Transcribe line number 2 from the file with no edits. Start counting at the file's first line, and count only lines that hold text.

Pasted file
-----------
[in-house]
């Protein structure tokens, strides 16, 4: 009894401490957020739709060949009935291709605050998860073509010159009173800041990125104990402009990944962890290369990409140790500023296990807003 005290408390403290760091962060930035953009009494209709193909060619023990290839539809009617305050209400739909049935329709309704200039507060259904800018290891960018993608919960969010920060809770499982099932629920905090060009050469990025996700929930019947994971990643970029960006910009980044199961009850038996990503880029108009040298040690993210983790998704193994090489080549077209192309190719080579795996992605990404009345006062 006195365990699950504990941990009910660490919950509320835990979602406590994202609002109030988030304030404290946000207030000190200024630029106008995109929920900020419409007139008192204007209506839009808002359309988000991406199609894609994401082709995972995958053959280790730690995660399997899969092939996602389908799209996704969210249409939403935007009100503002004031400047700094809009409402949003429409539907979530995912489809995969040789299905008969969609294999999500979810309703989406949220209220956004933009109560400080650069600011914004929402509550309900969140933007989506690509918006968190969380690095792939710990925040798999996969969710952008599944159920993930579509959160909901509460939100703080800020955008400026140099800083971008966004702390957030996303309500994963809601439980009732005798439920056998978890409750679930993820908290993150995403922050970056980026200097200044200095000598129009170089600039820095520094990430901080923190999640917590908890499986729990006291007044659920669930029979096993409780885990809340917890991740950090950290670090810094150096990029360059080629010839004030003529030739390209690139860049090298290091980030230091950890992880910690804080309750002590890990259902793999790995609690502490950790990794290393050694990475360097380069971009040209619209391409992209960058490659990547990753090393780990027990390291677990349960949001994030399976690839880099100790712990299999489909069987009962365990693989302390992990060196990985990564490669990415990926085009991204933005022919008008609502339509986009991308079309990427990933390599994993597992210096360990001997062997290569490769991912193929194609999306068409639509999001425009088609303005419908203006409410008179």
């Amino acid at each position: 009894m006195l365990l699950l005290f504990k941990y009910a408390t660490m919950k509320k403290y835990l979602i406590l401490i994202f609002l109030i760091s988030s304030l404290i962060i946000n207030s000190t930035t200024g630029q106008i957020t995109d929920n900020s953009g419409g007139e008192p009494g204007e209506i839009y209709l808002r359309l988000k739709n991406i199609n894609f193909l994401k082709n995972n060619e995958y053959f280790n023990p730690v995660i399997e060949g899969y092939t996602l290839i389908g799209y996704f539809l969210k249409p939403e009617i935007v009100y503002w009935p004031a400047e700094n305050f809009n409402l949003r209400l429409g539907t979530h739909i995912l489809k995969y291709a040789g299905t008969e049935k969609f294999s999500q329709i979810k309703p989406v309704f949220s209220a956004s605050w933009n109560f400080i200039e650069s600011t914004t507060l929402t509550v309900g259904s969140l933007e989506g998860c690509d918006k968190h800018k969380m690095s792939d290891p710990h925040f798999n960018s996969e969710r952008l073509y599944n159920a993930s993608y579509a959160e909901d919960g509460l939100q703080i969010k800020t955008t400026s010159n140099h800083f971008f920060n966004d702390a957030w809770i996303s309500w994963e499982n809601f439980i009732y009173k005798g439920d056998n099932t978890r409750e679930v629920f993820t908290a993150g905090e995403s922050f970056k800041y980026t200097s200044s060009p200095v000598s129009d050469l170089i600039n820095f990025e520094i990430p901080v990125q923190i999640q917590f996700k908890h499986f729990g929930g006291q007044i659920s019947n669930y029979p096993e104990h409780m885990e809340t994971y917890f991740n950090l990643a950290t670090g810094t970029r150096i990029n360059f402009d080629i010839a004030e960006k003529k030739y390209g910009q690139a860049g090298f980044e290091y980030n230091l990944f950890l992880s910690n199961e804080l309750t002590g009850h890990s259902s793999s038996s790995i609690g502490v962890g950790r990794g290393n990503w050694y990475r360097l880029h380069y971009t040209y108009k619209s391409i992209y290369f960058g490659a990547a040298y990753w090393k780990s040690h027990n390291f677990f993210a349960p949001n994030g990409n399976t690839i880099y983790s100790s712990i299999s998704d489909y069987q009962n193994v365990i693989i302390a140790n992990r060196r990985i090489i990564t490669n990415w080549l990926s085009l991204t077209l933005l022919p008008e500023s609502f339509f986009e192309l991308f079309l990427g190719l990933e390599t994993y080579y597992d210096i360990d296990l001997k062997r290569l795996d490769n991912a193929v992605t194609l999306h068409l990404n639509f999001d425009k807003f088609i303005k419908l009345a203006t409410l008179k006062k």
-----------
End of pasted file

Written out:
């Protein structure tokens, strides 16, 4: 009894401490957020739709060949009935291709605050998860073509010159009173800041990125104990402009990944962890290369990409140790500023296990807003 005290408390403290760091962060930035953009009494209709193909060619023990290839539809009617305050209400739909049935329709309704200039507060259904800018290891960018993608919960969010920060809770499982099932629920905090060009050469990025996700929930019947994971990643970029960006910009980044199961009850038996990503880029108009040298040690993210983790998704193994090489080549077209192309190719080579795996992605990404009345006062 006195365990699950504990941990009910660490919950509320835990979602406590994202609002109030988030304030404290946000207030000190200024630029106008995109929920900020419409007139008192204007209506839009808002359309988000991406199609894609994401082709995972995958053959280790730690995660399997899969092939996602389908799209996704969210249409939403935007009100503002004031400047700094809009409402949003429409539907979530995912489809995969040789299905008969969609294999999500979810309703989406949220209220956004933009109560400080650069600011914004929402509550309900969140933007989506690509918006968190969380690095792939710990925040798999996969969710952008599944159920993930579509959160909901509460939100703080800020955008400026140099800083971008966004702390957030996303309500994963809601439980009732005798439920056998978890409750679930993820908290993150995403922050970056980026200097200044200095000598129009170089600039820095520094990430901080923190999640917590908890499986729990006291007044659920669930029979096993409780885990809340917890991740950090950290670090810094150096990029360059080629010839004030003529030739390209690139860049090298290091980030230091950890992880910690804080309750002590890990259902793999790995609690502490950790990794290393050694990475360097380069971009040209619209391409992209960058490659990547990753090393780990027990390291677990349960949001994030399976690839880099100790712990299999489909069987009962365990693989302390992990060196990985990564490669990415990926085009991204933005022919008008609502339509986009991308079309990427990933390599994993597992210096360990001997062997290569490769991912193929194609999306068409639509999001425009088609303005419908203006409410008179």